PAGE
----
Phase II of the Marvel comic book cinematic universe is going to involve a few less of our classic superheros in favor of a bold new array of diverse and inclusive characters. Yes, Marvel’s going a lot more ethnic, and a lot more gay because what’s cooler than finding out that your new favorite Avenger enjoys his skintight latex suit for far more than just crime-fighting purposes?
According to Marvel Studios, the upcoming film Avengers: Endgame “will close a massive chapter in Marvel’s decade of film-making.” But no need to shed a tear. Marvel intends a whole new round of comic book film adaptations, but this time with a new age twist. Nerd culture outlet The Mary Sue wrote that, “Marvel head Kevin Feige is looking towards the bold, inclusive future of the brand,” that includes all sorts of LGBTQ and “body-positive” characters.
That’s right. If anyone couldn’t tell by the heavy PC feminist marketing behind their latest blockbuster Captain Marvel, Marvel intended on slowly stepping into the identity politics playing field. Feige told The Mary Sue about next foray into the big diverse world with Marvel’s first-ever Chinese-American crimefighter, Shang Chi.
Feige stated, “We only want to do movies that people seem to think are risks. Doing the story of an Asian-American hero of Chinese heritage is something that is very intriguing to us. It will be really different and special.” All right, fine. Nothing wrong with a Chinese-American crimefighter, but, as this is a play for being the most diverse entertainment company in the universe, the social justice agenda goes way further than that.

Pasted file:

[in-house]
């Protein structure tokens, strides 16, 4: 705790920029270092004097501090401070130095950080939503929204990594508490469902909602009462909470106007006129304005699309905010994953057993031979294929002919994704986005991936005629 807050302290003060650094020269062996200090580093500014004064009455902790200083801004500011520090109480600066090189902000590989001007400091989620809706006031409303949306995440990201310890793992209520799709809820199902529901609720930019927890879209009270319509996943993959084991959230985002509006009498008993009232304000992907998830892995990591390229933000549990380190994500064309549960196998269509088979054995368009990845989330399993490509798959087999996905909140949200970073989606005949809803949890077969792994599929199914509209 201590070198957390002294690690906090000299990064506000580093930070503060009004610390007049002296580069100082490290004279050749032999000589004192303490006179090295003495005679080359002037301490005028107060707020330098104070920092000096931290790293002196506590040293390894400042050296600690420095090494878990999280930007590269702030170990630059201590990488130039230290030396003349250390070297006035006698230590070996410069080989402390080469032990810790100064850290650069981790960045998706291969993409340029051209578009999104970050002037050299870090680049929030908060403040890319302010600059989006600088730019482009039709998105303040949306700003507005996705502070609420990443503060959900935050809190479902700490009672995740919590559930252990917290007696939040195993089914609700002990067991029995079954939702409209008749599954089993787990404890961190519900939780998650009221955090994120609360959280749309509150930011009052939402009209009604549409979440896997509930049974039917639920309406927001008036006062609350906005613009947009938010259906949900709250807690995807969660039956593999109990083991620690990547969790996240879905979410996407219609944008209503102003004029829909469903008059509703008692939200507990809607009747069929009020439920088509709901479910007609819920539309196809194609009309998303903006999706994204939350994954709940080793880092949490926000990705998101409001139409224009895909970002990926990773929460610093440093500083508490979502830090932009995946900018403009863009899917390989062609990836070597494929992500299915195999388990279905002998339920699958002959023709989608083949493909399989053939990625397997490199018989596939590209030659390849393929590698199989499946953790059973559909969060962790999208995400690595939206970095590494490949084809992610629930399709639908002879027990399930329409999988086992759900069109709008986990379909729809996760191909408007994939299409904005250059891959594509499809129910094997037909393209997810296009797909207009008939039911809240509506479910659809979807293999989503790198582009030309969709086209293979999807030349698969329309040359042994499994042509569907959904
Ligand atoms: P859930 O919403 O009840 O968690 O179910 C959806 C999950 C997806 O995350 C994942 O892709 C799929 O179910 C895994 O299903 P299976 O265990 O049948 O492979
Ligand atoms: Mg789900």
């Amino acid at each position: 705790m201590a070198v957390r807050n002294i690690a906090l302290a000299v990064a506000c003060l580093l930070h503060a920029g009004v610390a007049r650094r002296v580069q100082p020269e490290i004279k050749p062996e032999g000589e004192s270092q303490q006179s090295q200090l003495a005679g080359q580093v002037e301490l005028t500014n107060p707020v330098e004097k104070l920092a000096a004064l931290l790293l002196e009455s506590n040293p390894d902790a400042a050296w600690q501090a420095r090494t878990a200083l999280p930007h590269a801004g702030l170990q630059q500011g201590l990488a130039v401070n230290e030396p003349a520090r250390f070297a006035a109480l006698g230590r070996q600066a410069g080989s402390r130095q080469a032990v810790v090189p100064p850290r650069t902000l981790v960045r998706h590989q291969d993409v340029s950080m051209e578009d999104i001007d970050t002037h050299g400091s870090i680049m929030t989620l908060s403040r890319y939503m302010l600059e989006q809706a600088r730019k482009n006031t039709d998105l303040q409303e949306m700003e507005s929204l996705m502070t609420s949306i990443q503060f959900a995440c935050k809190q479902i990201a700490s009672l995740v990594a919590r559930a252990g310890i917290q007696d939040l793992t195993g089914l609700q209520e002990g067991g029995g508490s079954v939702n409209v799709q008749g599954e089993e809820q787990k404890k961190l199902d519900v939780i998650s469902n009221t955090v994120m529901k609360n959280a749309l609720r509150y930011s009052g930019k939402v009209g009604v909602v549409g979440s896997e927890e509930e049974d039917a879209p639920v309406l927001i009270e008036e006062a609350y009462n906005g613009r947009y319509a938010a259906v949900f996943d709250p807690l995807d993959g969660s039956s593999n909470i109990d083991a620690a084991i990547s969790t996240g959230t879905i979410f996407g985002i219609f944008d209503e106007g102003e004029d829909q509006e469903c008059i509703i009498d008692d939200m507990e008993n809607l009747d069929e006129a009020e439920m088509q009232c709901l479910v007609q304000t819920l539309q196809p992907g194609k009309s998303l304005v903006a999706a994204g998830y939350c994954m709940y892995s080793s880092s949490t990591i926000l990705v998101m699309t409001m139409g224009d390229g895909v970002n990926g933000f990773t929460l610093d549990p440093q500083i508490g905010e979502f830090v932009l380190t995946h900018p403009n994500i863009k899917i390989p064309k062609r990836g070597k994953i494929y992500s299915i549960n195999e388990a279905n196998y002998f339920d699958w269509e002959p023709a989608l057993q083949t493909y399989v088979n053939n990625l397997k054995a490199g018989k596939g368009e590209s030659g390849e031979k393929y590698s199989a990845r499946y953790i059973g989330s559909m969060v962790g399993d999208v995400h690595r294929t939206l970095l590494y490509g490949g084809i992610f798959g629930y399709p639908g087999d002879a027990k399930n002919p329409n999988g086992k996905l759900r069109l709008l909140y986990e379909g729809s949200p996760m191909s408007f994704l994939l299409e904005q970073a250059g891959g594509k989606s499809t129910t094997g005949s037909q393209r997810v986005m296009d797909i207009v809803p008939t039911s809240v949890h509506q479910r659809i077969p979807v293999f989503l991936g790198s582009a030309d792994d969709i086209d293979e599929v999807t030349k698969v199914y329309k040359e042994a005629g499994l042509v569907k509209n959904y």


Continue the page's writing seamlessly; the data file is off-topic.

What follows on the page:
Marvel is already in pre-production on another film, The Eternals, starring Angelina Jolie, and super lefty Kumail Nanjiani. Feige’s ideas for finding something “really different and special” involve wrangling up “a gay Asian male lead in what will be their first openly gay character.” Oh, and the film also sports its first-ever woman of color director in Chloe Zhao.
But that’s not all. Fat acceptance and body positivity heroes are on the docket as well. Now, that’s more like it! Feige acknowledged that “traditionally” comic book heroes have “iconic mythic proportions,” as do some of the actors and actresses in the business. Though this had been the trope, he admitted that “yes” there will be a slate of everyman heroes that represent “real bodies” and that they will be introduced “perhaps sooner than you’d think.”
As if suspending disbelief for a strong man superhero weren’t enough, now we’re being asked to believe that a morbidly obese superhero will have the strength and stamina to save us. But then again, unattainable beauty standards are the main villain these days.